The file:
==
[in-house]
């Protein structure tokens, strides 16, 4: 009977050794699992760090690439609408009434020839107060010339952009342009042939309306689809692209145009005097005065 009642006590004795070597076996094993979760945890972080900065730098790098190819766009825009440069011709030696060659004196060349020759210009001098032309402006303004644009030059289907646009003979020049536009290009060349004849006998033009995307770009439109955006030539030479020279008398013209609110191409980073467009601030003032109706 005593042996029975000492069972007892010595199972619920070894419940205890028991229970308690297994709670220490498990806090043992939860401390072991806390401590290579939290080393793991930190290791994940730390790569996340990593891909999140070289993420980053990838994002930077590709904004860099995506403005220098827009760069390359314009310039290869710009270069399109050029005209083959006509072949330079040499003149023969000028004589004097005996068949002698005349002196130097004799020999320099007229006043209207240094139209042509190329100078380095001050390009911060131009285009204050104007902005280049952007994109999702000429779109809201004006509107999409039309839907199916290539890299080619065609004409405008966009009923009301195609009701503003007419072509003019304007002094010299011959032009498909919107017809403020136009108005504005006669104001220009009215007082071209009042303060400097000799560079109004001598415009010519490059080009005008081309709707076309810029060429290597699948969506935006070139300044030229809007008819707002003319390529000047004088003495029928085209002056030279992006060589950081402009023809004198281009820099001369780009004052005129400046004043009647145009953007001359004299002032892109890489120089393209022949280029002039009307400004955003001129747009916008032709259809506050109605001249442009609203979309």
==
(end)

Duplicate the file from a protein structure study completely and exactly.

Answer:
[in-house]
């Protein structure tokens, strides 16, 4: 009977050794699992760090690439609408009434020839107060010339952009342009042939309306689809692209145009005097005065 009642006590004795070597076996094993979760945890972080900065730098790098190819766009825009440069011709030696060659004196060349020759210009001098032309402006303004644009030059289907646009003979020049536009290009060349004849006998033009995307770009439109955006030539030479020279008398013209609110191409980073467009601030003032109706 005593042996029975000492069972007892010595199972619920070894419940205890028991229970308690297994709670220490498990806090043992939860401390072991806390401590290579939290080393793991930190290791994940730390790569996340990593891909999140070289993420980053990838994002930077590709904004860099995506403005220098827009760069390359314009310039290869710009270069399109050029005209083959006509072949330079040499003149023969000028004589004097005996068949002698005349002196130097004799020999320099007229006043209207240094139209042509190329100078380095001050390009911060131009285009204050104007902005280049952007994109999702000429779109809201004006509107999409039309839907199916290539890299080619065609004409405008966009009923009301195609009701503003007419072509003019304007002094010299011959032009498909919107017809403020136009108005504005006669104001220009009215007082071209009042303060400097000799560079109004001598415009010519490059080009005008081309709707076309810029060429290597699948969506935006070139300044030229809007008819707002003319390529000047004088003495029928085209002056030279992006060589950081402009023809004198281009820099001369780009004052005129400046004043009647145009953007001359004299002032892109890489120089393209022949280029002039009307400004955003001129747009916008032709259809506050109605001249442009609203979309």